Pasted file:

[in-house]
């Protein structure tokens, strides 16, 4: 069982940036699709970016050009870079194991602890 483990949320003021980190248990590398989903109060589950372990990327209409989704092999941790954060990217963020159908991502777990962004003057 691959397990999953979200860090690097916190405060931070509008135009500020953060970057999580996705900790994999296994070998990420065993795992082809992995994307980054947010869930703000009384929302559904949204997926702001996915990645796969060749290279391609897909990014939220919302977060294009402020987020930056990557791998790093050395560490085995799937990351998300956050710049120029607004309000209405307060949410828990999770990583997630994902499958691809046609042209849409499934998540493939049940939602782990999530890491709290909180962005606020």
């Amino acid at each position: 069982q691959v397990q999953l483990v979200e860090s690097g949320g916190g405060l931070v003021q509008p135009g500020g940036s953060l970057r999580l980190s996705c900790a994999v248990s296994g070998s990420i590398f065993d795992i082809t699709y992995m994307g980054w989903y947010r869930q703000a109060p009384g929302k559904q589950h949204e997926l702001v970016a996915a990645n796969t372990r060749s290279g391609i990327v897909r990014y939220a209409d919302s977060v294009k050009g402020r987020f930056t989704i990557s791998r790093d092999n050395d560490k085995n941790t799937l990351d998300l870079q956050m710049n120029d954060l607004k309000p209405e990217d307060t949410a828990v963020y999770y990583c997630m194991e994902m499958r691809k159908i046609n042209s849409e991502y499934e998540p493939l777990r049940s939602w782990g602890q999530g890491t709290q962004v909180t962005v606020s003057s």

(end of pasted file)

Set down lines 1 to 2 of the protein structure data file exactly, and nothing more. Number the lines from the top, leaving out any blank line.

[in-house]
């Protein structure tokens, strides 16, 4: 069982940036699709970016050009870079194991602890 483990949320003021980190248990590398989903109060589950372990990327209409989704092999941790954060990217963020159908991502777990962004003057 691959397990999953979200860090690097916190405060931070509008135009500020953060970057999580996705900790994999296994070998990420065993795992082809992995994307980054947010869930703000009384929302559904949204997926702001996915990645796969060749290279391609897909990014939220919302977060294009402020987020930056990557791998790093050395560490085995799937990351998300956050710049120029607004309000209405307060949410828990999770990583997630994902499958691809046609042209849409499934998540493939049940939602782990999530890491709290909180962005606020």